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News + PoliticsElectionsThe wild and crazy election night, and what it all (maybe) means

The wild and crazy election night, and what it all (maybe) means

The mayor's candidates are winning for supe. Her allies lost on Prop. H and Prop. M.

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What a wild night. The Democrats have lost the House, but may keep the Senate. We didn’t see a “red wave;” Trump’s candidate for Senate lost in Pennsylvania, and his candidate for governor lost in New York, and there’s a good chance that his candidate for Senate in Georgia will lose in a December runoff.

The measure to enshrine reproductive rights in the California constitution is going to get close to 70 percent of the vote, sending a powerful national message.

Sup. Dean Preston celebrates the likely victories of Prop. H and Prop. M

Both sports gambling measures, after more than half a billion dollars in spending, are going down handily.

And in San Francisco, the results amount to a split decision for the competing progressive and moderate (conservative neoliberal) camps. Mayor London Breed fought against Prop. H, which would move mayoral elections to the same year as presidential elections; that won handily. The Breed/Yimby backed housing measure, Prop. D, is losing narrowly, but that’s still up in the air.

The tax on vacant apartments, Prop. M is winning, which means Sup. Dean Preston, who authored both Prop. H and Prop. M, is having a great night.

All of the City College Board incumbents are losing as a reform slate seems prepared to take control—but the tax measure to fund City College is losing. The School Board incumbents are winning.

And in the two swing supes districts, although there are a lot of votes (the majority of votes) still to count, the mayor’s candidates are winning.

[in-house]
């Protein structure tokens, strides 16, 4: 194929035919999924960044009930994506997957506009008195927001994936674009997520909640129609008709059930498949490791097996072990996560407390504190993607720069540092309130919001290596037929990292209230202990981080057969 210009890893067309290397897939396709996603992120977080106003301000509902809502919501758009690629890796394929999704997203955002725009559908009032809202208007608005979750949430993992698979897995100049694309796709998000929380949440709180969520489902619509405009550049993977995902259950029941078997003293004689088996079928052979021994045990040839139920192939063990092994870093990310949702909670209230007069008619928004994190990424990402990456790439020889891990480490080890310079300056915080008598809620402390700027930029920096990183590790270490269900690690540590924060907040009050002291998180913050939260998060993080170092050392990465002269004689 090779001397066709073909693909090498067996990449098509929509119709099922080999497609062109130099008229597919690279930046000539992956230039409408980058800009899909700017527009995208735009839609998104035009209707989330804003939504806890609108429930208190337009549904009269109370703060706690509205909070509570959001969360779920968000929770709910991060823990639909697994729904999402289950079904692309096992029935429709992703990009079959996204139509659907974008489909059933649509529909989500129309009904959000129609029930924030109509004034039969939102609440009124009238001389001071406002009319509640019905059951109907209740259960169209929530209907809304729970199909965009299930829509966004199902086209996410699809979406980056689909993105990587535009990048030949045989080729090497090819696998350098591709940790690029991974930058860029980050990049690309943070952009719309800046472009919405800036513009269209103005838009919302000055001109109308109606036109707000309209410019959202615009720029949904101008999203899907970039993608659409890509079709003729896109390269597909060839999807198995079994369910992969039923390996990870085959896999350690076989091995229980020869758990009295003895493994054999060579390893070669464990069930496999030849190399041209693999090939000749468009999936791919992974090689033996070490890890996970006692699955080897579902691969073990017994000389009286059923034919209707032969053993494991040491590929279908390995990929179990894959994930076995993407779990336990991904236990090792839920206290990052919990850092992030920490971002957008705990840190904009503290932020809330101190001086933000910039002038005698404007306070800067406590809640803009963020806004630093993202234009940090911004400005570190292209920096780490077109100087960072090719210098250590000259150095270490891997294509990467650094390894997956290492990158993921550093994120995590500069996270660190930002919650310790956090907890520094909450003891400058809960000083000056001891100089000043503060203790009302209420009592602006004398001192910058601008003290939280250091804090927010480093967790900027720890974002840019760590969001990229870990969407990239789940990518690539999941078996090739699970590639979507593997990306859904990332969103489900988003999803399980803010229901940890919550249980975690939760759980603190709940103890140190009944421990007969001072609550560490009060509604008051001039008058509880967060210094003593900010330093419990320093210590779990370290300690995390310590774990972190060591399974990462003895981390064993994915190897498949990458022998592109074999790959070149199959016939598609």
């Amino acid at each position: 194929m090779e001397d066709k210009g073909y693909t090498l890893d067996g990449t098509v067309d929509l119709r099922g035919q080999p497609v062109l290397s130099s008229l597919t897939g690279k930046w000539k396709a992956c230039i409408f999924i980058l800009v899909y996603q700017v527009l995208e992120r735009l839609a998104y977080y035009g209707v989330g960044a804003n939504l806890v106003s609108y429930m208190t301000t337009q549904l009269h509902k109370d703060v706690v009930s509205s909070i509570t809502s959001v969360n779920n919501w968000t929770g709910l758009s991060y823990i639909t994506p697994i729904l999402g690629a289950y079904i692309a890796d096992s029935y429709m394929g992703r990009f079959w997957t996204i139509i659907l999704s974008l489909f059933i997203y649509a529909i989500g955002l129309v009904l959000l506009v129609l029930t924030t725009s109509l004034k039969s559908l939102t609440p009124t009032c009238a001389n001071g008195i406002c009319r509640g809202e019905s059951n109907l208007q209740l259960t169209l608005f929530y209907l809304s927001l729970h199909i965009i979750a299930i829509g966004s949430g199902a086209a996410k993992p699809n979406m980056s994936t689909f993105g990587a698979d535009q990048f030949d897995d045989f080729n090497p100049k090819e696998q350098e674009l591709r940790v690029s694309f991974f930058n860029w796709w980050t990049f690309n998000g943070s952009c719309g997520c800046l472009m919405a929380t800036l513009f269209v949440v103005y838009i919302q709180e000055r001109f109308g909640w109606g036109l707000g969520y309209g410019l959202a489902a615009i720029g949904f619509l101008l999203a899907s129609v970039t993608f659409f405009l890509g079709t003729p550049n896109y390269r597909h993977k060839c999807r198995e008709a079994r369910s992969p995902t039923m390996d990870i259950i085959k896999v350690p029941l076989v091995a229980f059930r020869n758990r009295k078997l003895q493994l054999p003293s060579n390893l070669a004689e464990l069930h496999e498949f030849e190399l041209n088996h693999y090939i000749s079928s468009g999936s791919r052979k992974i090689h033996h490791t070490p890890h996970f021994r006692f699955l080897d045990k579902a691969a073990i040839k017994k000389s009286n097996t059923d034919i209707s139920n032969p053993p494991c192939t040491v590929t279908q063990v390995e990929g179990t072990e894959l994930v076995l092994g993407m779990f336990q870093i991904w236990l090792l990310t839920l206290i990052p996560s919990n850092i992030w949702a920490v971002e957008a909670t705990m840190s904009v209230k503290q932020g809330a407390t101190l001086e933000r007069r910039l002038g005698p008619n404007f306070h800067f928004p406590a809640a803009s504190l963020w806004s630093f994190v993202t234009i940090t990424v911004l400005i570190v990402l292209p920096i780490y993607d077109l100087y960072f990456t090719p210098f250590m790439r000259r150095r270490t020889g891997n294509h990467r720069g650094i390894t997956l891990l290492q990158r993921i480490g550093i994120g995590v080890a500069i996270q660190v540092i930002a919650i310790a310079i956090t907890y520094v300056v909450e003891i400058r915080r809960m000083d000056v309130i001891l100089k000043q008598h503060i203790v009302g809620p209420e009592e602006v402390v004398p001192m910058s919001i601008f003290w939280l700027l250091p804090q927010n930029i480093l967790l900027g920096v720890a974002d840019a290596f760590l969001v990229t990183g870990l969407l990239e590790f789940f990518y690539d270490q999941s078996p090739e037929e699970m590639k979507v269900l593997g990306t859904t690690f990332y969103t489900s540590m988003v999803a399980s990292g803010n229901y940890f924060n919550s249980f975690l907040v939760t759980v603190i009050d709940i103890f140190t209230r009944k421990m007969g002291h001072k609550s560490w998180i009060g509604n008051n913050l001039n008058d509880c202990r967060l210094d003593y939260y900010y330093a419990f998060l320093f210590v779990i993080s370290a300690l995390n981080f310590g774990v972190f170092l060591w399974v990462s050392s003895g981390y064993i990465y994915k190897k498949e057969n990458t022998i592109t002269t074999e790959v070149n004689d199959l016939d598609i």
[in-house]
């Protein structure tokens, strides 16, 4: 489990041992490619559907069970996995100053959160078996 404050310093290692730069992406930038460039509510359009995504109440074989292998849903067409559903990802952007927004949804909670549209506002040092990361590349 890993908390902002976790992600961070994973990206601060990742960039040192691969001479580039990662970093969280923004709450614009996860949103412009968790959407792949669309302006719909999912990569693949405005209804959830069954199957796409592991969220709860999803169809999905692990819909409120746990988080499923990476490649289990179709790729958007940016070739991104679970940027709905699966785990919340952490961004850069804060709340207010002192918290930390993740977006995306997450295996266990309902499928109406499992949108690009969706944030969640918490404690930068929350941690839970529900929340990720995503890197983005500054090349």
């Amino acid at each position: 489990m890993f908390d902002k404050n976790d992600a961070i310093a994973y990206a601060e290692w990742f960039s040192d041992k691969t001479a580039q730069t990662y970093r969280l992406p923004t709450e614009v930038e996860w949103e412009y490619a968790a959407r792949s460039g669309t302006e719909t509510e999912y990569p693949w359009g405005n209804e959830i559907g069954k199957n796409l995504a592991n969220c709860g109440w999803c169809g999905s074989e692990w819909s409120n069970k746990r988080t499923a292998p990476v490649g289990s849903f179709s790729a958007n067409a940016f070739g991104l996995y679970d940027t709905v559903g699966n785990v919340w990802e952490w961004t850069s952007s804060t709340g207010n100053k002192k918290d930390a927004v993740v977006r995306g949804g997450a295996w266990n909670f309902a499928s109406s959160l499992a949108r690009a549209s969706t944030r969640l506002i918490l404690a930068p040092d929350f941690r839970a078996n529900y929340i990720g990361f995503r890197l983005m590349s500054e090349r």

How do we unpack this? It’s tricky, and a lot of things could change in the next few days. The vote counting is unusually slow, probably because a huge number of voters dropped off or mailed their ballots at the last minute.

But it looks as if Matt Haney’s decision to run for state Assembly against David Campos was a disaster for the progressives he once claimed to represent; he not only kept a real progressive out of state office, he gave up what was once a progressive supe seat to a much more conservative candidate.

The mayor’s allies succeeded in their gerrymandering of the supes districts, making D4 and D6 more conservative.

The Muni measure, Prop. L, is still alive, and may very well pass—a testament to a smart campaign strategy that focused on paramedics and street repairs, not on Breed.

And now that it’s likely Nancy Pelosi will retire, city politics are going to be upended again.

More tomorrow.

48 Hills welcomes comments in the form of letters to the editor, which you can submit here. We also invite you to join the conversation on our FacebookTwitter, and Instagram

Tim Redmond
Tim Redmond has been a political and investigative reporter in San Francisco for more than 30 years. He spent much of that time as executive editor of the Bay Guardian. He is the founder of 48hills.

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